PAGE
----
This was the polar opposite of my Bantam. She was always hesitant with strangers and remained my constant protector. I missed the loyal affection Bantam bestowed on me. She would curl on top of my feet in the evenings when I read or watched TV, and never missed a chance to get extra love. Anytime I sat down in the yard, I could depend on the sound of a ball plunked near my feet, Bantam begging for a game with her intense amber eyes. Tuck, on the other hand, might bring the ball back. Sometimes. When he wasn’t playing with Keeper or chasing mice or birds, he’d flop into an exhausted lump of fur and sleep for hours. Keeper’s joy balanced out any minor disappointments I might have had with Tuck. I knew it wasn’t fair of me to compare him to Bantam.

Days crept into a third week. I found myself grinning at Tuck’s antics, appreciating him for who he was. One afternoon, in the middle of his passionate play with Keeper, he came to the steps where I sat. He shyly looked at me, then walked over and put one big foot on my knee. The gesture caused me to gulp back emotion. He did want affection, but on his own terms.

Our main problem, though, went unresolved. Tuck still refused to load. I got angry one day. “You load,” I said, raising my voice. “I can’t lift you up for the rest of your life.” Tuck went down to the ground and put his head on his paws. His eyes swam with fear.

“I’m sorry,” I said, lifting him into the 4Runner as usual. “Lord, I need a little help here. What is troubling this dog? Why won’t he trust me?”

Back at home after another exuberant outing, I rested in front of the TV. I happened to catch a show about crate training. A puppy left too long in confinement could show lingering trauma. I knew that Tammy’s mother had adopted Tuck from a pet store and immediately thought of the crate in the back of the 4Runner. Bantam’s crate. She’d had a powerful fear of thunder that made her dive into a secure space at the first crack. At home, she’d hide under the bed. I kept the carrier in the car for her in case we got caught in a storm while we were out. Over the past few months, I’d never gotten around to removing Bantam’s safe space. Maybe it was my way of holding onto Bantam.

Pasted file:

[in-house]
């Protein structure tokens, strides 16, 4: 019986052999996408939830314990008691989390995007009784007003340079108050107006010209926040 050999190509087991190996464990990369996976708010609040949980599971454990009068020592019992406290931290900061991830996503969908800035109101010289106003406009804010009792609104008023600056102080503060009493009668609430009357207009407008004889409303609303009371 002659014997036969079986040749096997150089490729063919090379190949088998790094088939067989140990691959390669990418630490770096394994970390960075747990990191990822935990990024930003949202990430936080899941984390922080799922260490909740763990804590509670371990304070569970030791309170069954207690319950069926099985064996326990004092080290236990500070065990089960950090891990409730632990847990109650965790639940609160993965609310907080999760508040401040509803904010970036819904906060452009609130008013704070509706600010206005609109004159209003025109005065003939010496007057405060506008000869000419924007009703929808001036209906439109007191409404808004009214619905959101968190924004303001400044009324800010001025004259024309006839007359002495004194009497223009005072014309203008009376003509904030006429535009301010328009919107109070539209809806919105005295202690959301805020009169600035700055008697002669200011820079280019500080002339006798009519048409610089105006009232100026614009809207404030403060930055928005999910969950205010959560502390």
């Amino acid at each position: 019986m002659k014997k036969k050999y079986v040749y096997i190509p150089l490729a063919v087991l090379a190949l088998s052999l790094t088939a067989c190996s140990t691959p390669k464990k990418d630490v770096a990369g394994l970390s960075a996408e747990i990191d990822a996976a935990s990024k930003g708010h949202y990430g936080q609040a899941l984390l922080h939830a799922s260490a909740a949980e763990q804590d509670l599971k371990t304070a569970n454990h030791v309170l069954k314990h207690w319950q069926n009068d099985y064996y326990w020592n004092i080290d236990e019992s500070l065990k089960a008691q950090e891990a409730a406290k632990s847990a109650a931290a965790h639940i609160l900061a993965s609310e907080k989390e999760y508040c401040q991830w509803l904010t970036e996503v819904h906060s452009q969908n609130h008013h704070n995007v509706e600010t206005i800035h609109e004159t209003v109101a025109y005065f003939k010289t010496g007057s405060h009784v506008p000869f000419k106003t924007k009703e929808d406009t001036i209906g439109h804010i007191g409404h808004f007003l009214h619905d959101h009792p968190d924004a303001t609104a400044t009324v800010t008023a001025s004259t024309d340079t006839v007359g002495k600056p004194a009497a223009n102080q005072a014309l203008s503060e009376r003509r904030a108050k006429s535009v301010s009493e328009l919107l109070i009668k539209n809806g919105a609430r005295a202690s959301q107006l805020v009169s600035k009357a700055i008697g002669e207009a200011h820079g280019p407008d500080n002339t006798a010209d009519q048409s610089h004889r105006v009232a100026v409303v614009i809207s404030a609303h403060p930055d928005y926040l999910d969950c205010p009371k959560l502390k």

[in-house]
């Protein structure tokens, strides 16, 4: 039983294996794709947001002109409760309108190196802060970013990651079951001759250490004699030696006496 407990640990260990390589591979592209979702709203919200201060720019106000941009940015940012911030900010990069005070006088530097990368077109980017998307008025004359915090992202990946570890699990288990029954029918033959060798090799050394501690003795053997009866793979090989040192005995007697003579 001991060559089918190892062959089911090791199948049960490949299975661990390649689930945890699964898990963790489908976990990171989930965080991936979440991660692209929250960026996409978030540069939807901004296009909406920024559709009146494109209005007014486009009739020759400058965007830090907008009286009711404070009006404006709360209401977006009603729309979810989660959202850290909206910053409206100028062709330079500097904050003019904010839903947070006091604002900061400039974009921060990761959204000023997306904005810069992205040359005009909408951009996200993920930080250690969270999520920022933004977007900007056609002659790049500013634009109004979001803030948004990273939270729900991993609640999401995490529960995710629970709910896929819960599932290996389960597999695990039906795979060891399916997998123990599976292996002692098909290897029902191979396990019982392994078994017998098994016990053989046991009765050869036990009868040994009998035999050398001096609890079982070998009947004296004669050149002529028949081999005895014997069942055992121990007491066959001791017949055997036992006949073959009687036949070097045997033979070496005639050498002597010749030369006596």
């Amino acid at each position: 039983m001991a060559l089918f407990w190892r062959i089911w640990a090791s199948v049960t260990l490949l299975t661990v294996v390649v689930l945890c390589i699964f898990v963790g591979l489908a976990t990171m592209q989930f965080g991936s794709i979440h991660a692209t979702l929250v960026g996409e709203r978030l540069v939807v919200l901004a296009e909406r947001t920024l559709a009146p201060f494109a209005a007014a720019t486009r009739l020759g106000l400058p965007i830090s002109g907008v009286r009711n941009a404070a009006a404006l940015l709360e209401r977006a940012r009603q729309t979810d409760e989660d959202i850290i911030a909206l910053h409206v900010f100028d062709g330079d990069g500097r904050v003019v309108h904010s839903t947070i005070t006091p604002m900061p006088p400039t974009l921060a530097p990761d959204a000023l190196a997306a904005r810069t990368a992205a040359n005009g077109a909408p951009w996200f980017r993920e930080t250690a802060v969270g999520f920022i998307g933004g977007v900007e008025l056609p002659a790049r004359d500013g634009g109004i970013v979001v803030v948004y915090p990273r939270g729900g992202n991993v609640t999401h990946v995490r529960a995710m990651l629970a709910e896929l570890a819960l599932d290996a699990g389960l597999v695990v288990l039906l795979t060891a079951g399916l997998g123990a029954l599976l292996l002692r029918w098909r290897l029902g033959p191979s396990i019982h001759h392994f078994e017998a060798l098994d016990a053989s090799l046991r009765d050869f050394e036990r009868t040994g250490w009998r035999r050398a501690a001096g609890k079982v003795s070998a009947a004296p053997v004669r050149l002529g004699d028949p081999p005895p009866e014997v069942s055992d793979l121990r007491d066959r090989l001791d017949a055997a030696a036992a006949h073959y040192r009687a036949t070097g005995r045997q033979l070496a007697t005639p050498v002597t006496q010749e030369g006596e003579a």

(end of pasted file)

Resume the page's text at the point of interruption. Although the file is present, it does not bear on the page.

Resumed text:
The next afternoon, when I called the dogs over to load, I let Tuck watch as I removed the crate. “We don’t need this anymore,” I told him. I slapped the floor of the 4Runner. “Come on now, Tuck. You can trust me.”

To my surprise, Tuck jumped up on his own, tail wagging. He gave me and Keeper sloppy kisses, as if proud of his accomplishment. Mystery solved. I swallowed the lump in my throat. While I was trying to trust that fostering Tuck was the right thing to do, Tuck was fighting a battle to trust me. He didn’t disappoint when it was time to load for home.

Upon our return, a late spring storm came rolling in with booming thunder. I dashed into the house with the dogs behind me. Tuck grabbed his toy, completely oblivious to the noise. Unlike Bantam, he had no fear of thunder.

“You aren’t Bantam,” I said, sitting down near him. “But you’ve worked your way into my heart.” His tail flopped against the couch and he walked toward me. One big foot came clumsily onto my knee as I reached to rub him behind the ears. Those knowing eyes focused on mine.

I called Tammy. “Keeper and I have decided to give Tuck a permanent home here with us.” Tammy admitted that she and her mom had been praying for this outcome. The dogs curled up on their rugs, content. We’d had a big day. I had asked God to help Tuck trust me, but I’d forgotten to ask that he also help me trust his plan for a life without Bantam. Keeper saw before I did that Tuck was the angel we didn’t expect.